The Madness of King George
Original theatrical release poster
Directed byNicholas Hytner
Screenplay byAlan Bennett
Based onThe Madness of George III
by Alan Bennett
Produced by
CinematographyAndrew Dunn
Edited byTariq Anwar
Music by
Distributed by
Release dates
  • 28 December 1994 (1994-12-28) (United States)
  • 24 March 1995 (1995-03-24) (United Kingdom)
Running time
110 minutes[2]
CountryUnited Kingdom
Box office$27.4 million[3]

The Madness of King George is a 1994 British biographical comedy drama film directed by Nicholas Hytner and adapted by Alan Bennett from his own 1991 play The Madness of George III. It tells the true story of George III of Great Britain's deteriorating mental health, and his equally declining relationship with his eldest son, the Prince of Wales, particularly focusing on the period around the Regency Crisis of 1788–89. Two text panels at the end of the film note that the colour of the King's urine suggests that he was suffering from porphyria, adding that the disease is "periodic, unpredictable and hereditary."

The Madness of King George won the BAFTA Awards in 1995 for Outstanding British Film and Best Actor in a Leading Role for Nigel Hawthorne, who was also nominated for the Academy Award for Best Actor. The film won the Oscar for Best Art Direction and was also nominated for Oscars for Best Supporting Actress for Mirren and Best Adapted Screenplay. Helen Mirren also won the Cannes Film Festival Award for Best Actress and Hytner was nominated for the Palme d'Or.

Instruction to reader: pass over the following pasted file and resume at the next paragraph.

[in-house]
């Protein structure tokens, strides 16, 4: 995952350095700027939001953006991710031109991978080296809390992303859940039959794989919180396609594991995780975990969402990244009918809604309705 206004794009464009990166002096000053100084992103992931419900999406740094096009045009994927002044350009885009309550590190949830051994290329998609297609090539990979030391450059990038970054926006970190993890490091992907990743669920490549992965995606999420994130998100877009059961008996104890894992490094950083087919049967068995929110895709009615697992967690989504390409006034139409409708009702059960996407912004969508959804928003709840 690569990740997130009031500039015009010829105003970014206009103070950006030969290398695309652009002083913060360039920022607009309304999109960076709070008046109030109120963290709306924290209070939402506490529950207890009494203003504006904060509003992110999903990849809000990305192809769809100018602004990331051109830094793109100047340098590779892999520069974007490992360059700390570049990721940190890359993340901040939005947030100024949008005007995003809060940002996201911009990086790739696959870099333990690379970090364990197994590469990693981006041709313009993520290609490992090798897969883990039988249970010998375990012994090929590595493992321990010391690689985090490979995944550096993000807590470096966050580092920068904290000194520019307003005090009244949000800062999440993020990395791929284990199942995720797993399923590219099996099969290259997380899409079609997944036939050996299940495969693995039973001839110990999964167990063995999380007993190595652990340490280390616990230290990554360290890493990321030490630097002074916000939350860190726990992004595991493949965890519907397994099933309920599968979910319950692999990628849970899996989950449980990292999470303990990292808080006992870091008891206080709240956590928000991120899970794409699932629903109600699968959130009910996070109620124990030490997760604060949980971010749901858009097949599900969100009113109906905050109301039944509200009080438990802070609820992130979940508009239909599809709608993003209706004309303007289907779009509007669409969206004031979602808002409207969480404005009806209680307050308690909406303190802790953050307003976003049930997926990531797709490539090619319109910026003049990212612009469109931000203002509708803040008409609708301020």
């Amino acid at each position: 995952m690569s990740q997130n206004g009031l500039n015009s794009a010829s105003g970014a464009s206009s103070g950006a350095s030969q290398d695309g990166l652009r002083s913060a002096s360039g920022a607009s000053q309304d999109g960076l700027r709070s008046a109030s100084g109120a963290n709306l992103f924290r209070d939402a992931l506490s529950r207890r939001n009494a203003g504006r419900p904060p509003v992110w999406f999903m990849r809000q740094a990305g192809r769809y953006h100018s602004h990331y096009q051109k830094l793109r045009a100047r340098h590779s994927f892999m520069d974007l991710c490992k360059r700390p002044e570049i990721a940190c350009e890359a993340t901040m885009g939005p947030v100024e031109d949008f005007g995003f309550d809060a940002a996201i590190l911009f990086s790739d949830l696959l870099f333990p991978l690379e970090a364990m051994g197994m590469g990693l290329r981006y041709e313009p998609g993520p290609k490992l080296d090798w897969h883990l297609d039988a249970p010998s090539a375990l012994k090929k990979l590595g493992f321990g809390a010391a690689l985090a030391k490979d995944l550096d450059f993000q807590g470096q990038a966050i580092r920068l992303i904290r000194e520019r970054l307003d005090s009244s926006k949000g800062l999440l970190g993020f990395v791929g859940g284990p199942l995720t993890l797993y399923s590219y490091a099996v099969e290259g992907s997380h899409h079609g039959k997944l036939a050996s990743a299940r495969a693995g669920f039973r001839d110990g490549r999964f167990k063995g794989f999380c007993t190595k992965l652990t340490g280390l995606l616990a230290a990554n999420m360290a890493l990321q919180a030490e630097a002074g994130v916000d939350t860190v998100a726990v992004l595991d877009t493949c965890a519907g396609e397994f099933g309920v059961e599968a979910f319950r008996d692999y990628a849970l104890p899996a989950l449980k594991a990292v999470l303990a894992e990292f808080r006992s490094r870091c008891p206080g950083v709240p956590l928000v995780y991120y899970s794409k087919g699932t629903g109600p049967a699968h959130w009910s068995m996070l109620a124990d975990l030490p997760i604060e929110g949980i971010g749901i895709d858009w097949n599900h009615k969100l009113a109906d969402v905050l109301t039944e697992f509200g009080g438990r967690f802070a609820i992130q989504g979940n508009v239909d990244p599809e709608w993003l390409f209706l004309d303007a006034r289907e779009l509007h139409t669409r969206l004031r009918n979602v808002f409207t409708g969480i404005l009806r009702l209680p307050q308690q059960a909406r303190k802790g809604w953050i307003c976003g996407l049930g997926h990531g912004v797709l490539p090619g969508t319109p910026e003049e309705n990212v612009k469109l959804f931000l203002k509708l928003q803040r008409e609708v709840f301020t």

In 1999, the British Film Institute voted The Madness of King George the 42nd greatest British film of all time.


King George III's bout of madness in 1788 touched off the Regency Crisis of 1788 and triggered a power struggle between factions of Parliament under the Tory Prime Minister William Pitt the Younger and the reform-minded Leader of the Opposition Charles James Fox.

At first, the King's behaviour appears mildly eccentric. He is deeply concerned with the wellbeing and productivity of Great Britain and exhibits an encyclopaedic knowledge of the families of even the most obscure royal appointments. He is devoted to his loving wife, Queen Charlotte, and their large brood of 15 children. However, he is growing more unsettled, partly over the loss of America. His memory fails, his behaviour becomes erratic and hypersexual, he talks and talks, and his urine turns blue.